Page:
From the Journals

Disrupted sleep tied to alexithymia


 

FROM PERSONALITY AND INDIVIDUAL DIFFERENCES

Heightened alexithymia may explain poor sleep quality, a pair of studies shows.

Alexithymia is a condition characterized by difficulty identifying and expressing one’s emotions. “The mechanism by which alexithymia confers risk of disrupted sleep remains unclear, [but] suggestions include increased nocturnal arousal as a result of poor verbalization of emotions and increased light sleep,” wrote Jennifer Murphy, citing previous research.

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In the first study, Ms. Murphy and her associates recruited 86 men and women; 70 were included in the analyses. Participants’ alexithymia scores were measured using the Toronto Alexithymia Scale, or TAS-20, which consists of three subscales – difficulty describing feelings, difficulty identifying feelings, and externally oriented thinking. Sleep quality was measured using the Pittsburgh Sleep Quality Index, or PSQI, a self-report measure that asks numerous questions, including: “During the past month, when have you usually gone to bed at night?” High scores on the TAS-20 and PSQI “indicate elevated alexithymic traits and poor sleep quality, respectively,” wrote Ms. Murphy, a doctoral candidate in social, genetic, and developmental psychiatry at King’s College London, and her associates in the journal Personality and Individual Differences.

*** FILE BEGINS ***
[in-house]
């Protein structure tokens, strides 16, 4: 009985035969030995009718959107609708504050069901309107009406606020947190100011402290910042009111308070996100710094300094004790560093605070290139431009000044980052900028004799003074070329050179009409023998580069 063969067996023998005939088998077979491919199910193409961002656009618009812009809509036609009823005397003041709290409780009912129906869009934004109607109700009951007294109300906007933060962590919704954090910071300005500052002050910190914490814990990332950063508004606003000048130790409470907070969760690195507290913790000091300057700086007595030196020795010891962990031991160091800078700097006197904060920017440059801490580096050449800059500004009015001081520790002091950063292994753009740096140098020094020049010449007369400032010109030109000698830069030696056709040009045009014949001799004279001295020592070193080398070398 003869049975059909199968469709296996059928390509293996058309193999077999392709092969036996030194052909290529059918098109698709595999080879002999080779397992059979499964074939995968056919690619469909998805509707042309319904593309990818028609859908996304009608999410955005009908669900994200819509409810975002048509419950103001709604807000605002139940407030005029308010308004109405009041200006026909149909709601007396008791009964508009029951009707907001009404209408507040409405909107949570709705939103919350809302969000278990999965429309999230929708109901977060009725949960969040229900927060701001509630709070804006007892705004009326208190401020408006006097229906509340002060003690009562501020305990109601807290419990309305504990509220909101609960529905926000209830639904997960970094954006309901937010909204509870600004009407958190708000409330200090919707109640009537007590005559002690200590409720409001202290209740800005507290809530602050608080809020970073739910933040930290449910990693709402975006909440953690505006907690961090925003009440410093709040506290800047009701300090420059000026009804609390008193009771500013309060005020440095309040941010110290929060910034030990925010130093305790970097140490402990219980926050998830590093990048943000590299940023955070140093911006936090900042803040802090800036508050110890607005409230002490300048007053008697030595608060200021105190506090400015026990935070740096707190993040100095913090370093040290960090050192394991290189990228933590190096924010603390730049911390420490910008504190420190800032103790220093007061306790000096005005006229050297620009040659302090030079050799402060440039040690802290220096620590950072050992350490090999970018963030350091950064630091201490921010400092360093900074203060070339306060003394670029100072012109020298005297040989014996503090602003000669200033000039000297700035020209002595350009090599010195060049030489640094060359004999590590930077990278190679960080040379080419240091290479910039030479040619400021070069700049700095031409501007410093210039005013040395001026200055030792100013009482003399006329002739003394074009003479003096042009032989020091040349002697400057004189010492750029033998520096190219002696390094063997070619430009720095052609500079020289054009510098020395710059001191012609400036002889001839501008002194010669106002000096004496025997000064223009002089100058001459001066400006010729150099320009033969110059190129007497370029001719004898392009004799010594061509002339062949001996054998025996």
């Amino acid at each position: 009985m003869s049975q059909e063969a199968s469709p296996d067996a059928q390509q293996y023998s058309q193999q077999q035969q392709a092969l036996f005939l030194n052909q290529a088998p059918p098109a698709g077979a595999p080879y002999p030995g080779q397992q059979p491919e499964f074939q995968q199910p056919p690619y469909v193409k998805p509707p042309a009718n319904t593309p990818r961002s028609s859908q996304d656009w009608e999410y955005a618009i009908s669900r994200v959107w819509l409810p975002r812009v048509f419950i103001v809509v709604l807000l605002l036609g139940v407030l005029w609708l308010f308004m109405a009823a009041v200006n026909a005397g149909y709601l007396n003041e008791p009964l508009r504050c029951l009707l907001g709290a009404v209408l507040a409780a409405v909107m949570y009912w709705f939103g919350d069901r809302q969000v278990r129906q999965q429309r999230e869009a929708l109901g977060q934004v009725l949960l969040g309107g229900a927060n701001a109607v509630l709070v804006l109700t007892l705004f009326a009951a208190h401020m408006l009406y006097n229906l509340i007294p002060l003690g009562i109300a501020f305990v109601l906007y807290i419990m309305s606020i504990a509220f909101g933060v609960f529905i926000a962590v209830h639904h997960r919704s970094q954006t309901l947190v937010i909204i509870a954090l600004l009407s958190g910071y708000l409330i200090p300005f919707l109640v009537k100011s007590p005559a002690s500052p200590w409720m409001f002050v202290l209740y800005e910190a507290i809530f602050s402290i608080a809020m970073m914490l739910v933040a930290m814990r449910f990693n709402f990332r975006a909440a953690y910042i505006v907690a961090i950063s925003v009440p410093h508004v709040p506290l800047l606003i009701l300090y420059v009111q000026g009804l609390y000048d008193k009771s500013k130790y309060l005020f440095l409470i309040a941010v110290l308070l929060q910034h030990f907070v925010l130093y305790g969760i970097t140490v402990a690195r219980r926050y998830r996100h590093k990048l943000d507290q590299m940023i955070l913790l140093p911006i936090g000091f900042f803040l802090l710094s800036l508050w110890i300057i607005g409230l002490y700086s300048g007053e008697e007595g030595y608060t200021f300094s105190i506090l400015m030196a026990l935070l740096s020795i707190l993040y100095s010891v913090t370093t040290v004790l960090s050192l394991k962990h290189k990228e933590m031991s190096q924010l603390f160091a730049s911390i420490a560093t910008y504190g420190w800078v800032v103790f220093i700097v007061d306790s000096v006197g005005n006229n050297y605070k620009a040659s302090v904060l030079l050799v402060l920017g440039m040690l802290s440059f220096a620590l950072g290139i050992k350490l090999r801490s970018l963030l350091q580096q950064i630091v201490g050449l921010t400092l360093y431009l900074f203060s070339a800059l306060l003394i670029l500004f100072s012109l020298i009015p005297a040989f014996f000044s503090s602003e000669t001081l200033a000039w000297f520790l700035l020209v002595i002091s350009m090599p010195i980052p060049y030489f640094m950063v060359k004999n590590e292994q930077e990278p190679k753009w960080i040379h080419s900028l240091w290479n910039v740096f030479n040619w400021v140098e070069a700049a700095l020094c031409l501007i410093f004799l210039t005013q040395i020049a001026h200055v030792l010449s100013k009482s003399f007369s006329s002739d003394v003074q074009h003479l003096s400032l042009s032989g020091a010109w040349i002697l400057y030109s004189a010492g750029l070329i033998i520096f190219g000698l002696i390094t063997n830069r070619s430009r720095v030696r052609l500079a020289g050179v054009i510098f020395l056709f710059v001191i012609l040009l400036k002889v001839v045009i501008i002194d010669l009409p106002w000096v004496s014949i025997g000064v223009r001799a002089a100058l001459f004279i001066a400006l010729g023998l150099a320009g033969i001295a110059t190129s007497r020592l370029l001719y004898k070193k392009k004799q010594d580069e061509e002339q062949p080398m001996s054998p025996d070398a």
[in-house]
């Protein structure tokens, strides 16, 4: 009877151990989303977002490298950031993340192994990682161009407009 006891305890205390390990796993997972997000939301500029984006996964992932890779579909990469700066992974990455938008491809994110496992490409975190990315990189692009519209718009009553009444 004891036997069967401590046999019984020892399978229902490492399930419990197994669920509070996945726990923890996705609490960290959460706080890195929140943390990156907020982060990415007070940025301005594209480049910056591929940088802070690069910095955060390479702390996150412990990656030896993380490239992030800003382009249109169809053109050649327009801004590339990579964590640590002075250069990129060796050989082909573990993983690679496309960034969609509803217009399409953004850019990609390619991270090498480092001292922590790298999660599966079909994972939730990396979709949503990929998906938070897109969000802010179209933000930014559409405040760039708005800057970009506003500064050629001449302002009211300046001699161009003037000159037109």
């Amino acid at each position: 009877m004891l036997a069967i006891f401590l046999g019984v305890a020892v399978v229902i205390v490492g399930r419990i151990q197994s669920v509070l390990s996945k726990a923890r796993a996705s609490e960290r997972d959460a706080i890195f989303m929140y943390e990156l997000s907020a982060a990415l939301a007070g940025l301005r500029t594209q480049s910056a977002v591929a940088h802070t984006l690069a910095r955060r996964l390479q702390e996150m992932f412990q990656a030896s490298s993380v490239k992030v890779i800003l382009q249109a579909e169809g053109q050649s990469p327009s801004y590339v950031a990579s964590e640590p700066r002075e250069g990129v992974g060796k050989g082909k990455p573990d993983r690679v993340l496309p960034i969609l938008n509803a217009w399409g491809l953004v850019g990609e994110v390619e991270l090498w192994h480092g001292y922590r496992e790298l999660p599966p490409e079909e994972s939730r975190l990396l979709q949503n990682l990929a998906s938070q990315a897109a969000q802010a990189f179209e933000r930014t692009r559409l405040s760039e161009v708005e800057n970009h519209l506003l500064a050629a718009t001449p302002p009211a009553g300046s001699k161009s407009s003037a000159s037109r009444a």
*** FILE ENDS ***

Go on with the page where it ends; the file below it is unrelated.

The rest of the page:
The researchers found associations between total alexithymia scores and reduced sleep quality (P less than .001). They also found a significant association between the TAS-20 subscales and reduced sleep quality (all P less than .006).

In the second study, in which 73 men and women participated, Ms. Murphy and her associates sought to determine whether the association found in the first study was tied to depression or anxiety. Participants went online and completed three questionnaires: the TAS-20; the PSQI; and the Depression, Anxiety, & Stress Scale, or DASS-21, in a randomized order. Higher scores on the DASS-21 correlate with greater levels of depression, anxiety, and stress. None of the questionnaires asked about any aspects of sleep.

Jennifer Murphy

Ms. Murphy

Using a regression model, Ms. Murphy and her associates found that all of the measures correlated with poor sleep quality. But only depression (P = .011) and alexithymia (P = .004) explained unique variance in sleep quality.

Ms. Murphy said in an interview that although it might be too early to make a clear clinical recommendation, the results suggest that “clinicians should be aware of the possibility of sleep problems characterized by heightened alexithymia and more generally in those with alexithymia.”

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